100 Years of Successful Farm Transitions and Progress

I was out with Sara and our children last week at a reunion of her dad’s family.  This reunion was special because it marked the 100th anniversary of the building of the home Sara’s mom and dad live in on the farm in 1919.  We were regaled with stories of the farm and its ups and downs.  It was started by her great grandfather and grandmother back in the late 1800s.  Her great grandfather died while her great grandmother was pregnant with her grandmother.  Her great grandmother continued to run the farm for years as a widow.  One of her son’s took it over, but that didn’t work out, so her daughter and her husband, Sara’s grandparents, ultimately succeeded in ownership.  When they determined to step away, the farm was purchased by Sara’s parents.  Now her brother is next in line.  It was also easy to see the progression from the home that was built in 1919 to their new robotic dairy barn that is under construction as short distance away.     

All of the stories inevitably turned my mind to the many farm families we work with in farm succession planning.  So I thought I would share some general guidance I shared quite a few years ago from one of the pre-eminent scholars in the area of planning for farms and ranches, Neal Harl.  The first thought is to know what you are trying to accomplish.  Harl says: “The chances are quite good that if one can identify his or her objectives then the law, in its enormous flexibility, can be used to accomplish those aims.”

While a succession plan will not guarantee the continuation of the business, it will certainly increase the likelihood. I agree with Harl when he says: “the greatest value comes from the process of working through a succession plan, not the final product.”

Here are a few more tips from Neil Harl:

  1. DEVELOP A STRONG COMMUNICATION SYSTEM. Minor problems can become major headaches because of poor communication.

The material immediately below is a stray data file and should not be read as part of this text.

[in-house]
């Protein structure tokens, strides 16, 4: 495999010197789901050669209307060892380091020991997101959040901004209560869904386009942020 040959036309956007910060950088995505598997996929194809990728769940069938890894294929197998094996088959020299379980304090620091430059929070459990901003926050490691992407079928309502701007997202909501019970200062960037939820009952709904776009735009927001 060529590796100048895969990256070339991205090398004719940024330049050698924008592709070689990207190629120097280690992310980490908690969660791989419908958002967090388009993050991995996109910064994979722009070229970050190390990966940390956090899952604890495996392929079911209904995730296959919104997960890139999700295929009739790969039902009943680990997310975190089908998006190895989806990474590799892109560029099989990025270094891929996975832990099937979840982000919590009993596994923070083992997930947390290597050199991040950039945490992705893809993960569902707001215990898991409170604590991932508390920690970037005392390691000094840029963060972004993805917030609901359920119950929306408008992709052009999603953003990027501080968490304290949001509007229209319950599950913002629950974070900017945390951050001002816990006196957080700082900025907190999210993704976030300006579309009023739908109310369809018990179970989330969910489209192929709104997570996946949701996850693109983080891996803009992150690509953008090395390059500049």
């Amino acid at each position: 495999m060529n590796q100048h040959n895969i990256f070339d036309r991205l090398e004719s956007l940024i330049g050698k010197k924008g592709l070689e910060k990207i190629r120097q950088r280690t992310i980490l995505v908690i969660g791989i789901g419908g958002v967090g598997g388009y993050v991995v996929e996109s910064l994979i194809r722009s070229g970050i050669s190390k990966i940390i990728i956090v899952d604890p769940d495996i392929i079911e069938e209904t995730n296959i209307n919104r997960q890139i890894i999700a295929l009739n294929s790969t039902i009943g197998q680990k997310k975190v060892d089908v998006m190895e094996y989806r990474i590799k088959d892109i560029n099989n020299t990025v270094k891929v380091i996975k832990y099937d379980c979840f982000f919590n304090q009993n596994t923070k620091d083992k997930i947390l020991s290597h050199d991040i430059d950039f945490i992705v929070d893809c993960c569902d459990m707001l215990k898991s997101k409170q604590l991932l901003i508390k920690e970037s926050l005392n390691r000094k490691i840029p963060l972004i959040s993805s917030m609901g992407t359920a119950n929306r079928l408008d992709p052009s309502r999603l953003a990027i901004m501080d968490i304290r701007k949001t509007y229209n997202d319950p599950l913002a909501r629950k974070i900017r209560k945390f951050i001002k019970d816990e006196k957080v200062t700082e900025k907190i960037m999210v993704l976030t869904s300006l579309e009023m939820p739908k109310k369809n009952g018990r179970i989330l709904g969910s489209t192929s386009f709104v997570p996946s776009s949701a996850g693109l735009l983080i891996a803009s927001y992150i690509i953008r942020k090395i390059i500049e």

2. BUILDING A MANAGEMENT TEAM. Focus on developing management skills of team members and giving them an opportunity to develop a broad understanding of the business, including financial, marketing, legal and personnel matters.

  3. THE “POWER” ISSUE. Examine where decision-making power will be held and put in place provisions to assure an acceptable balance of power. Work to create an environment where the merit of an idea is valued over where it comes from.

  4. ASSURE FAIR COMPENSATION. Less than fair compensation of potential successors with the intent of “someday making it right” is a recipe for distrust and loss of loyalty.]

  5. ANTICIPATE DISRUPTIONS. Consider the possible disruptions and response strategies. Death, Divorce, and Disability are the three “Ds” of disruption. Buy-sell agreements and proper insurance can help greatly. Make sure there is a plan for a “smooth” transition.

  6. VALUE OF OWNERSHIP INTERESTS. Generally, there is no ready source of information on what an operation is worth. One of the best approaches is to periodically re-negotiate a fixed price with a back-up appraisal method if an agreement is not reached.

  7. PHASED RETIREMENT. While it is never easy, timelines should be established and incentives put in place to encourage the older generation to move toward retirement. This can also be helped by establishing a retirement plan to help fund the retirement. Relying solely on the sale of the business as the “retirement plan” can make transition more difficult.

  8. PROTECT MINORITY OWNERS. If there will be minority owners or passive owners, those interests should be protected from abuse at the hands of the majority. This protection should include an exit strategy. I generally discourage passive owners in the farm or ranch business. These individuals rarely see the value that comes from re-investing in the business and rightfully expect to see a return on their ownership interest. This can lead to dissension and litigation.

Again, it is not just the ultimate plan that matters, but also the journey in getting there.  The process itself will strengthen your business and make it more valuable.  This along with the systemization of the business will allow it to become something that has value above and beyond its component parts and truly worth passing on.